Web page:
“Early on, there was some lead paint and asbestos remediation that was done. That was very, very early right when the lighthouse was first transferred. So we haven’t really had to worry about any of that stuff. Luckily.
“The next big step came in 2019 when the fresnel lens was removed from the lantern, and it was replaced by an LED light.”
The lens was put on display at the Kewaunee County Historical Society History Center at 217 Ellis Street.
Once that piece of history was removed, the friends group opened the lighthouse for tours.
“Since then, it’s been kind of little projects here and there. The front main entry door was replaced. In 2021, the landing right outside that main entry door was enlarged. And then that kind of brings us up to where we are now,” Heffernan added.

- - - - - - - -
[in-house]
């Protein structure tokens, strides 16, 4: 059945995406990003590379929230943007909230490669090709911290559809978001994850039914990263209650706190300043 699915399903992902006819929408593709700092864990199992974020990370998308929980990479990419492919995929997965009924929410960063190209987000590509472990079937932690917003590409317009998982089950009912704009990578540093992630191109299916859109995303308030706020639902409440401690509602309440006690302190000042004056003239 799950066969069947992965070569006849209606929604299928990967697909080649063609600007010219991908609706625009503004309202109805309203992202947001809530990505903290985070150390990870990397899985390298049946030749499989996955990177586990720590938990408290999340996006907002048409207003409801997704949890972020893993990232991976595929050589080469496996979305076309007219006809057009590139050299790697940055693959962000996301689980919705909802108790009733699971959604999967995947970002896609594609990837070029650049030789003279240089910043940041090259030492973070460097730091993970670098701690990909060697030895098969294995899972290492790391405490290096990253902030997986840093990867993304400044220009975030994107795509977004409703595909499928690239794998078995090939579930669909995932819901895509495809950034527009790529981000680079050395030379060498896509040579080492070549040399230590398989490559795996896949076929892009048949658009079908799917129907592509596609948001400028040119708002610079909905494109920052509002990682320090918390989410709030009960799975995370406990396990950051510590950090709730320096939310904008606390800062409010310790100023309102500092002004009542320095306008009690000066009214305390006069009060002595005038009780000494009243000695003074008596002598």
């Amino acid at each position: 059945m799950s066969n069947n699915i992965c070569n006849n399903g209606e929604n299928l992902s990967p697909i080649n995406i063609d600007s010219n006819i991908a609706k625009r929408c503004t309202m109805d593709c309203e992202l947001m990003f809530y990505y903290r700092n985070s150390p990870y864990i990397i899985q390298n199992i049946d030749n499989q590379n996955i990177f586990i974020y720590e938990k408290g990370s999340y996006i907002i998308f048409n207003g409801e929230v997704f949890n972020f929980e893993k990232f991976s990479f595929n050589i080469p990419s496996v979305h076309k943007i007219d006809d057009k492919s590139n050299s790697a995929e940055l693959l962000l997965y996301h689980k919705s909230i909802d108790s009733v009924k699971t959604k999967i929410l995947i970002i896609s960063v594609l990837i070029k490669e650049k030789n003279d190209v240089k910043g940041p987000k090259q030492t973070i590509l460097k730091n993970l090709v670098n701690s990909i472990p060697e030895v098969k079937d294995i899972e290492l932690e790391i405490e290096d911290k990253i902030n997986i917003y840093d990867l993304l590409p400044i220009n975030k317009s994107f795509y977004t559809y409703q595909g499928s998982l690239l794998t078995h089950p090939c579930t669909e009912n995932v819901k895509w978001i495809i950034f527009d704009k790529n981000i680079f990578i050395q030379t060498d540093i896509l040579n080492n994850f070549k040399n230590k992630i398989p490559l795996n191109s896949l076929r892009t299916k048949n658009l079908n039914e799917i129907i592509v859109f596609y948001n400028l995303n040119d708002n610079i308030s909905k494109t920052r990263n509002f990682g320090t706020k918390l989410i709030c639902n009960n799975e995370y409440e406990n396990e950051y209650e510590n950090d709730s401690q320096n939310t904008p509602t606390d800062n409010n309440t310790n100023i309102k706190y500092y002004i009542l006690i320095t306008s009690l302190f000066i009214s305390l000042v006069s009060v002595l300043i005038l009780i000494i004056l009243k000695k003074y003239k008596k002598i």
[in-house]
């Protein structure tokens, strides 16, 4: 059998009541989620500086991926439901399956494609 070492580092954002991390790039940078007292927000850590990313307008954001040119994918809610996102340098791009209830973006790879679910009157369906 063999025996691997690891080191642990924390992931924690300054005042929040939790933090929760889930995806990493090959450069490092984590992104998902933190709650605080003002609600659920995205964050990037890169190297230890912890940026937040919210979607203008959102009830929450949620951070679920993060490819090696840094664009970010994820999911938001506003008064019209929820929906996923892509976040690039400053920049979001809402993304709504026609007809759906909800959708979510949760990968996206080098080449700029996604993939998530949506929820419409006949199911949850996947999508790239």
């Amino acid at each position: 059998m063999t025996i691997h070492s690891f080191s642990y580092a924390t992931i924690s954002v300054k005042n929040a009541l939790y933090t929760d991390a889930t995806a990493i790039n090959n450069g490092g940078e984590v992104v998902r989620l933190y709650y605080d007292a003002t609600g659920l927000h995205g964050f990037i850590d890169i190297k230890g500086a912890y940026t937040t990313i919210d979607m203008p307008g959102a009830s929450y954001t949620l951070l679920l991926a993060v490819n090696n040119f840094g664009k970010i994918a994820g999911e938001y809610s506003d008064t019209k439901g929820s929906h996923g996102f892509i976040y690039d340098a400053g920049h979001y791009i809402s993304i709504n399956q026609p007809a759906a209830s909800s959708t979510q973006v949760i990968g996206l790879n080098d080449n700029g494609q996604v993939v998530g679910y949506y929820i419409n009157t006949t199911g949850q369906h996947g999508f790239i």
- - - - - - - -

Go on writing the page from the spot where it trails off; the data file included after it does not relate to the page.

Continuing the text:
“This summer, we’ve got the first part of a foundation repair and what that’s going to be is there’s the main foundation of the lighthouse is concrete block. And then on the first level that transitions to steel and brick.
“The gap between those two is going to be covered by a metal band that’s going to be welded to the lighthouse where it’s weather sealed, because we’re having issues with water incursion between those two surfaces between the brick and the steel and the concrete block foundation below that’s all for this summer.
“The second thing is six metal plates that are welded to the first-floor windows, the main level. Those were welded on there to keep the weather out when the lighthouse was automated in 1981.
“Those metal plates are going to be removed and 10 new windows are going to be installed in the openings both. There are a couple of openings that aren’t covered right now. But all the windows are going to be replaced on that level. They’ve all been hand replicated by a local woodworker; his name is Barry Nelson.”